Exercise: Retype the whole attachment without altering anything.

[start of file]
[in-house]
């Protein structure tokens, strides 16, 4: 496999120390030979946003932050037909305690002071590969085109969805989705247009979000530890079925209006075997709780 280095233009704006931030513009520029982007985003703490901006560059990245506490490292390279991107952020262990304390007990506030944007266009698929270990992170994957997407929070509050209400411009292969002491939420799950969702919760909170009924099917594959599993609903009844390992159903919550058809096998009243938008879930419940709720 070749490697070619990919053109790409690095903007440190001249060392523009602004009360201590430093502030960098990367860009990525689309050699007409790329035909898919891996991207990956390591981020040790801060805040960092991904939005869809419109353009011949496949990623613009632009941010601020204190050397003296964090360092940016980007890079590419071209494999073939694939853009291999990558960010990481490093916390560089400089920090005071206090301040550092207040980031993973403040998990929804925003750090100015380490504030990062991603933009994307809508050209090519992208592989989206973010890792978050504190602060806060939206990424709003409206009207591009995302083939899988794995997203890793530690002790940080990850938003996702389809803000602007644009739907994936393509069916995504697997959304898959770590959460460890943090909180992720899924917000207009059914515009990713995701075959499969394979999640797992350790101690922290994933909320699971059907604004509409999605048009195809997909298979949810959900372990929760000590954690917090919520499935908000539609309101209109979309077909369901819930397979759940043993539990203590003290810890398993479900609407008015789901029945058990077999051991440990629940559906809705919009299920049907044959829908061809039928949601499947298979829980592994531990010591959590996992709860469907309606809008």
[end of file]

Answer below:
[in-house]
């Protein structure tokens, strides 16, 4: 496999120390030979946003932050037909305690002071590969085109969805989705247009979000530890079925209006075997709780 280095233009704006931030513009520029982007985003703490901006560059990245506490490292390279991107952020262990304390007990506030944007266009698929270990992170994957997407929070509050209400411009292969002491939420799950969702919760909170009924099917594959599993609903009844390992159903919550058809096998009243938008879930419940709720 070749490697070619990919053109790409690095903007440190001249060392523009602004009360201590430093502030960098990367860009990525689309050699007409790329035909898919891996991207990956390591981020040790801060805040960092991904939005869809419109353009011949496949990623613009632009941010601020204190050397003296964090360092940016980007890079590419071209494999073939694939853009291999990558960010990481490093916390560089400089920090005071206090301040550092207040980031993973403040998990929804925003750090100015380490504030990062991603933009994307809508050209090519992208592989989206973010890792978050504190602060806060939206990424709003409206009207591009995302083939899988794995997203890793530690002790940080990850938003996702389809803000602007644009739907994936393509069916995504697997959304898959770590959460460890943090909180992720899924917000207009059914515009990713995701075959499969394979999640797992350790101690922290994933909320699971059907604004509409999605048009195809997909298979949810959900372990929760000590954690917090919520499935908000539609309101209109979309077909369901819930397979759940043993539990203590003290810890398993479900609407008015789901029945058990077999051991440990629940559906809705919009299920049907044959829908061809039928949601499947298979829980592994531990010591959590996992709860469907309606809008």